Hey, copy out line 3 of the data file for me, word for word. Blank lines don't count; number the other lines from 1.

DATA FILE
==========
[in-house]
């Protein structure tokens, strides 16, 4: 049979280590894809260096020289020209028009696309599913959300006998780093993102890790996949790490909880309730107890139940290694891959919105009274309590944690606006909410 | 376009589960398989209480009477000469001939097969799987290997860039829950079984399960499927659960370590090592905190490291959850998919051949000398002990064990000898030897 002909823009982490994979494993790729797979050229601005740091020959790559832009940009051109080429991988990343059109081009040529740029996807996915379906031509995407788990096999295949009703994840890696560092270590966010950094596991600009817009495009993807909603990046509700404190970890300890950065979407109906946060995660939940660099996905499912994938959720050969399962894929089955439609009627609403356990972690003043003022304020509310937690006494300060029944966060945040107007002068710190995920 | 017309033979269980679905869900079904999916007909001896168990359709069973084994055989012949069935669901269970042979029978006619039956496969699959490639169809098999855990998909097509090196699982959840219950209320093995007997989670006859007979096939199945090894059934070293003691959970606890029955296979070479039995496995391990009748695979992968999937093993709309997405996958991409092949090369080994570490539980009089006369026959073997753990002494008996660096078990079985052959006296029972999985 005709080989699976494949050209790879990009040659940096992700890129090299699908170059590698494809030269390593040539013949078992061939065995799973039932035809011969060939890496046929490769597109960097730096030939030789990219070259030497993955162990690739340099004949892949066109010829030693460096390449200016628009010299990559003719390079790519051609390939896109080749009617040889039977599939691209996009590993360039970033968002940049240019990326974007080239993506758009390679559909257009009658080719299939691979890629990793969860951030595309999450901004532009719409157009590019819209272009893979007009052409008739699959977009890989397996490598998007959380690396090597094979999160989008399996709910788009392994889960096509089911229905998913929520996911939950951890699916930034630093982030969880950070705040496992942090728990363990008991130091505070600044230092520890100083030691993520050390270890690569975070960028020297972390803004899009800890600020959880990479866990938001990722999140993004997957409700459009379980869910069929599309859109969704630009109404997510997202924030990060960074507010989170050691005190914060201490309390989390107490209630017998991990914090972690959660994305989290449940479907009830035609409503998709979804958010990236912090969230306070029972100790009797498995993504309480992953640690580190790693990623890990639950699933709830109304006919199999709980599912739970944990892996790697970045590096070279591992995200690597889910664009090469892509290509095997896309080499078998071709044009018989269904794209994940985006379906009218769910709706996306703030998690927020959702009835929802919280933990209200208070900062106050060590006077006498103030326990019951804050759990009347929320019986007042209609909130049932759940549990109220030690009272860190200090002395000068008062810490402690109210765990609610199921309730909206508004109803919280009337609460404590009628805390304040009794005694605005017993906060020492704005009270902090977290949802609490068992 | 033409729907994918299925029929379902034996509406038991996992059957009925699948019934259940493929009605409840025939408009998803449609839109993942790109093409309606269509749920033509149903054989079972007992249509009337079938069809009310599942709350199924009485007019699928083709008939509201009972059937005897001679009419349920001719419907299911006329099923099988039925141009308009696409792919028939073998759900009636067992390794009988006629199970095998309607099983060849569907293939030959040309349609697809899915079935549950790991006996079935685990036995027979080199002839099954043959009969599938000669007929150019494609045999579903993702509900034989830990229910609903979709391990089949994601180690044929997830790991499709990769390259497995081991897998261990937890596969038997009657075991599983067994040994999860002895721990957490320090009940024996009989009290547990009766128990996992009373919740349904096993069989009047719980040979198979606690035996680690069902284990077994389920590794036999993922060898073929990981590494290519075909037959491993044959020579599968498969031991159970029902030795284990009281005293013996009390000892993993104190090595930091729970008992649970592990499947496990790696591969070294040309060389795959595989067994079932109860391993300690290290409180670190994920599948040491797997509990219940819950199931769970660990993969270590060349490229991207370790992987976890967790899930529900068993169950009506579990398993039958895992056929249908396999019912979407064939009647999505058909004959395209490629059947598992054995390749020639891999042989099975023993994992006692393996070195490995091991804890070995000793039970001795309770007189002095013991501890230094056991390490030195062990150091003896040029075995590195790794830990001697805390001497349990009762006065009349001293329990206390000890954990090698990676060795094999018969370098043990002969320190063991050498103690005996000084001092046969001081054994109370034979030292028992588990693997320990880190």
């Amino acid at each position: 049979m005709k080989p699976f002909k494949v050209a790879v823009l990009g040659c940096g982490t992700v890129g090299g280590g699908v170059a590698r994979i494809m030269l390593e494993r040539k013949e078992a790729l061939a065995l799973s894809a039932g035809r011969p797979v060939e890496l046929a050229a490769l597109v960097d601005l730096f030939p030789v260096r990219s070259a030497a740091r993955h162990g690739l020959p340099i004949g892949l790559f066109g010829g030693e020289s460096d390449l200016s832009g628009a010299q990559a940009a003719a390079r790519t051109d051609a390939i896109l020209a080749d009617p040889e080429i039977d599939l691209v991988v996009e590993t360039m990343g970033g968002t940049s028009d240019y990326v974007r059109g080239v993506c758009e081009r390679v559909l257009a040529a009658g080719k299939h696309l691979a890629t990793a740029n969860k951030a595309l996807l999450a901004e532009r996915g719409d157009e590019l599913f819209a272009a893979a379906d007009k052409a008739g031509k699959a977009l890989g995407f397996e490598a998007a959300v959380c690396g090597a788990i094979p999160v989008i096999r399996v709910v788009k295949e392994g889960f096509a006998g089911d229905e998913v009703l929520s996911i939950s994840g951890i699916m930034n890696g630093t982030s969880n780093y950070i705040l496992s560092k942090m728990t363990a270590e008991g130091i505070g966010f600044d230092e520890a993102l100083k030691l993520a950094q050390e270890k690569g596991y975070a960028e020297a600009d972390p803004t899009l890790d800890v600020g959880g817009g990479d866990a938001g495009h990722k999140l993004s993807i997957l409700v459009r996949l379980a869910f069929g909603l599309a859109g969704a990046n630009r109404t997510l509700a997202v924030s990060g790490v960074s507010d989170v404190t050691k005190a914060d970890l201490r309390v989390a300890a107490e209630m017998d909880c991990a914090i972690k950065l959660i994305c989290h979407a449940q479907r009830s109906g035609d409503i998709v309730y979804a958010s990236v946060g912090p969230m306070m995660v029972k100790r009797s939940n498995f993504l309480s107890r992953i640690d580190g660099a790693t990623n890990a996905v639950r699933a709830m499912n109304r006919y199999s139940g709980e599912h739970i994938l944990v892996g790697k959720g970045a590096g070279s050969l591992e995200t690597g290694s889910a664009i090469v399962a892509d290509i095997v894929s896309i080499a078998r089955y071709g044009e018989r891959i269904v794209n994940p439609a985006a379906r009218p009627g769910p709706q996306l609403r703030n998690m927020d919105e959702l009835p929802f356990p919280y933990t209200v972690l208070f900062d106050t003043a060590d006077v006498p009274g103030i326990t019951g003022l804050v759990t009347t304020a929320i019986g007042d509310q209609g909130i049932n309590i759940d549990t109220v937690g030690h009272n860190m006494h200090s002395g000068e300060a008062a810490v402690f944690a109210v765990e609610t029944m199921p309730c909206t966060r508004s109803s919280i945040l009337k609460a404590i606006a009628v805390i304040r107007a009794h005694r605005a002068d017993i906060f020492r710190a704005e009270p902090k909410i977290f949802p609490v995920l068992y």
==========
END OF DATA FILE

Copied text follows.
């Amino acid at each position: 049979m005709k080989p699976f002909k494949v050209a790879v823009l990009g040659c940096g982490t992700v890129g090299g280590g699908v170059a590698r994979i494809m030269l390593e494993r040539k013949e078992a790729l061939a065995l799973s894809a039932g035809r011969p797979v060939e890496l046929a050229a490769l597109v960097d601005l730096f030939p030789v260096r990219s070259a030497a740091r993955h162990g690739l020959p340099i004949g892949l790559f066109g010829g030693e020289s460096d390449l200016s832009g628009a010299q990559a940009a003719a390079r790519t051109d051609a390939i896109l020209a080749d009617p040889e080429i039977d599939l691209v991988v996009e590993t360039m990343g970033g968002t940049s028009d240019y990326v974007r059109g080239v993506c758009e081009r390679v559909l257009a040529a009658g080719k299939h696309l691979a890629t990793a740029n969860k951030a595309l996807l999450a901004e532009r996915g719409d157009e590019l599913f819209a272009a893979a379906d007009k052409a008739g031509k699959a977009l890989g995407f397996e490598a998007a959300v959380c690396g090597a788990i094979p999160v989008i096999r399996v709910v788009k295949e392994g889960f096509a006998g089911d229905e998913v009703l929520s996911i939950s994840g951890i699916m930034n890696g630093t982030s969880n780093y950070i705040l496992s560092k942090m728990t363990a270590e008991g130091i505070g966010f600044d230092e520890a993102l100083k030691l993520a950094q050390e270890k690569g596991y975070a960028e020297a600009d972390p803004t899009l890790d800890v600020g959880g817009g990479d866990a938001g495009h990722k999140l993004s993807i997957l409700v459009r996949l379980a869910f069929g909603l599309a859109g969704a990046n630009r109404t997510l509700a997202v924030s990060g790490v960074s507010d989170v404190t050691k005190a914060d970890l201490r309390v989390a300890a107490e209630m017998d909880c991990a914090i972690k950065l959660i994305c989290h979407a449940q479907r009830s109906g035609d409503i998709v309730y979804a958010s990236v946060g912090p969230m306070m995660v029972k100790r009797s939940n498995f993504l309480s107890r992953i640690d580190g660099a790693t990623n890990a996905v639950r699933a709830m499912n109304r006919y199999s139940g709980e599912h739970i994938l944990v892996g790697k959720g970045a590096g070279s050969l591992e995200t690597g290694s889910a664009i090469v399962a892509d290509i095997v894929s896309i080499a078998r089955y071709g044009e018989r891959i269904v794209n994940p439609a985006a379906r009218p009627g769910p709706q996306l609403r703030n998690m927020d919105e959702l009835p929802f356990p919280y933990t209200v972690l208070f900062d106050t003043a060590d006077v006498p009274g103030i326990t019951g003022l804050v759990t009347t304020a929320i019986g007042d509310q209609g909130i049932n309590i759940d549990t109220v937690g030690h009272n860190m006494h200090s002395g000068e300060a008062a810490v402690f944690a109210v765990e609610t029944m199921p309730c909206t966060r508004s109803s919280i945040l009337k609460a404590i606006a009628v805390i304040r107007a009794h005694r605005a002068d017993i906060f020492r710190a704005e009270p902090k909410i977290f949802p609490v995920l068992y």